It’s not always easy to feel compassion. It’s an emotion that fatigues and tires us and against which we readily develop mechanisms of self-control and compression. For me, working directly alongside displaced people for an extended period, remaining vigilant to the social injustices and indignant of the atrocities committed by our governments is hard work. So as you finish off your current book, I point you in the direction of Mohsin Hamid’s Exit West. As you read this novel
You’d be forgiven for not telling the scale of Vathy Refugee Camp just by looking at it. Rising out of the almost-idyllic port town, with its houses nestled on the sharply ascending slopes where in the afternoon light the sun is reflected off the bay’s blue waters and warms the pastel-coloured walls, you’d be forgiven. But a visitor to the island, you’ve read Al Jazeera and The New York Times. You know that hidden amongst the olive groves of that mountain is a guarded prison.
Last year, the British public spent a total of £19 billion on presents. We each send 21 cards. Together we get through 125,000 tonnes of plastic packaging. So here’s an alternative for this year. Christmas is a time for giving, but how we give can determine the real meaning and value both for gift-givers and for the loved ones who receive our presents. In support of the refugee education projects I’ve been working on in Greece, together with some friends here, we’ve launched
Refugee Education Chios has been running every day on Chios for over 2 and half year. Despite the ever-changing contours of the political landscape, the wide-scale mistreatment of asylum-seekers on the Aegean islands is a sad constant. The Refugee Education Chios project, run by Action for Education, challenges what is unfortunately mainstream behaviour and policy towards refugees. In our spaces, there is optimism, activity, determination, learning and fun. This video is abou
Ms Danou, Director of Vial Reception and Identification Centre on the island of Chios, Greece, is not the first public official to resort to absurd rhetoric. She is far outmatched by the likes of Donald Trump (‘I don’t get along with rich people. I get along with the middle class and the poor people much better…’), Boris Johnson (accusing Papua New Guinea of ‘cannibalism and chief-killing’) and even Björn Höcke (‘Let us not forget, the Syrian who comes to us has still his Syr
The students I’m working with on a journalism project have chosen to make a newspaper called Vial Life, a one-off publication exposing the awful living conditions endured by those inside Chios’ hidden refugee camp. Police guard the camp’s perimeter, patrolling the barbed wire fences that keep asylum-seekers in and the prying eyes of journalists out. As one of the student journalists noted, ‘Why do they keep out journalists, unless they have something to hide?’ And he’s right.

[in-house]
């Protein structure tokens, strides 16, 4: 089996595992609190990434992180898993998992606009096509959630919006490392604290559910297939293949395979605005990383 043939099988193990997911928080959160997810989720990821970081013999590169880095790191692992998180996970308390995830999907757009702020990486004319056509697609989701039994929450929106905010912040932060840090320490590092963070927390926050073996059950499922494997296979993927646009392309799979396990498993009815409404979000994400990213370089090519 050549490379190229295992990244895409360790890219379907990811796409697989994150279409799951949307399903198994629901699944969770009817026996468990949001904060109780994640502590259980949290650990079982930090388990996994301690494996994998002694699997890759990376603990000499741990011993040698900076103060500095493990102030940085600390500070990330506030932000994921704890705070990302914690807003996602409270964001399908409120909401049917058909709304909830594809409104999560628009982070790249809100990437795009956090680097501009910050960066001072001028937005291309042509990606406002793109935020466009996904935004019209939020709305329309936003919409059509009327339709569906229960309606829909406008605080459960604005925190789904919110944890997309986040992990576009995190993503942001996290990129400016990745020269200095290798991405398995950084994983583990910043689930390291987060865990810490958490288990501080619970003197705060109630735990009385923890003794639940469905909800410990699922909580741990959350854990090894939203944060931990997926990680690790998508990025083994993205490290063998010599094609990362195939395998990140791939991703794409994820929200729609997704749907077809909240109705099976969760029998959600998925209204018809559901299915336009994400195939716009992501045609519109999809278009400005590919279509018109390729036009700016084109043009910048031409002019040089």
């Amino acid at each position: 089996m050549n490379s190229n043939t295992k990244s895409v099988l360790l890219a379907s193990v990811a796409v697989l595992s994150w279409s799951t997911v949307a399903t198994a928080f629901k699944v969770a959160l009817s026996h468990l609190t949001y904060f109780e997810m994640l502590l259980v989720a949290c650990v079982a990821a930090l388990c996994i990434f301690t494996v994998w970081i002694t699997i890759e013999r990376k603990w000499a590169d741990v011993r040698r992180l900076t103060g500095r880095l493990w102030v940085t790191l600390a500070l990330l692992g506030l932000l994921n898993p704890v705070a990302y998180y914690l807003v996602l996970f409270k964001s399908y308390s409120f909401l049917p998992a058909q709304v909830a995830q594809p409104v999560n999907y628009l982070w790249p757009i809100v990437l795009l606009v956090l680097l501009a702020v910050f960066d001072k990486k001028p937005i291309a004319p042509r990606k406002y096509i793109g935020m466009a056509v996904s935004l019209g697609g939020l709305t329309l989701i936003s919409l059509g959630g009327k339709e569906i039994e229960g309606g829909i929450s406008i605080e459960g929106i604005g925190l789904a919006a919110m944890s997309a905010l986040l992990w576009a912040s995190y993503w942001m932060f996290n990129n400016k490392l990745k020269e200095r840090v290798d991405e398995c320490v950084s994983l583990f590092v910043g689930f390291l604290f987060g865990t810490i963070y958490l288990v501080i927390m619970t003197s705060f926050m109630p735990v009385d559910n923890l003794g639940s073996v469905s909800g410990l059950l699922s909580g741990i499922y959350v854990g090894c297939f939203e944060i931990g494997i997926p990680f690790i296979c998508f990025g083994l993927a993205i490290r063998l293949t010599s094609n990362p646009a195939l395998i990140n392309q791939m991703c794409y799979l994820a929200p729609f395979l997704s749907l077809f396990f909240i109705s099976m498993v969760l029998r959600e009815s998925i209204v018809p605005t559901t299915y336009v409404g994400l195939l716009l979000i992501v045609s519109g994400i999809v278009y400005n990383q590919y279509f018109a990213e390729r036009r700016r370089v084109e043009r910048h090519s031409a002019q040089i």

In the United Kingdom, education is compulsory. In fact, not getting an education is a criminal offence. Parents can be prosecuted and receive fines of up to £2500 and jail sentences of up to 3 months for not getting their child to school. Article 14 of the EU Charter of Fundamental Rights enshrines the right to education, including the ‘possibility to receive free compulsory education.’ But inside and outside of Europe’s borders, millions of children do not have access to ev
Hell looked much like paradise when summer came at last it bore green trees and dry latrines and when it came, came fast. And if you arrived in the month of June, It wouldn’t be so clear, Quite what the winter did to splinter Those same you’ll soon hold dear. These families, these individuals unaccompanied minors, were sleeping, eating, weeping wet not all are now survivors. For some, the cold was bad enough, and the water in their tents, others slept by foamed sea spray that
It’s 16th August and a typically beautiful English summer’s day. Clouds flit across the sky, obscuring and revealing the morning’s warm sun; wind skates across the grey estuary which I confront. I’m standing on Clevedon’s Victorian promenade, looking out over a grey, brooding though not unpleasant sea. This is where the River Severn meets the Bristol Channel. It boasts huge tidal pulls, a pair of dark, heap-like islands, and on the opposite side of the channel, Wales. Childre
On 10th August 2017, the Commune di Firenze launched the campaign #EnjoyRespectFirenze seeking to encourage some of the 16 million tourists who pass through the city annually to show more respect towards the city’s surroundings and residents. Yet whilst street vendors do line the tourist hotspots, whilst fake Gucci and RayBan merchandise is sold, I want to argue that we should support these sellers and against Commune di Firenze’s ill-thought campaign. For Italy has another ‘
At night, on Chios, around the town At quarter past eleven, A resounding horn, a sea-borne sound Comes crashing through the heavens. To those that sit around the port In restaurants quite at ease Local men of that Island sort That ouzo seeks to please, They see a boat adorned with lights And topped with three dolphins, Come steaming through the Aegean night From places they have been. But just a little way away Where lights were not so bright Where neither ouzo nor laden tray
This article was originally written for the QEHOBS Newsletter, published 12th July 2017. The air is hot long before the school day starts. On Chios, Greece, it starts late at around 10am. Turkey cradles the sun as it rises but I hide in an old, cool, stone building, fitted out and repurposed as a High School for refugees from Syria, Afghanistan, Iraq, Lebanon, Palestine and Algeria, amongst other war-torn countries. As Summer arrives on the island and the bitter temperatures,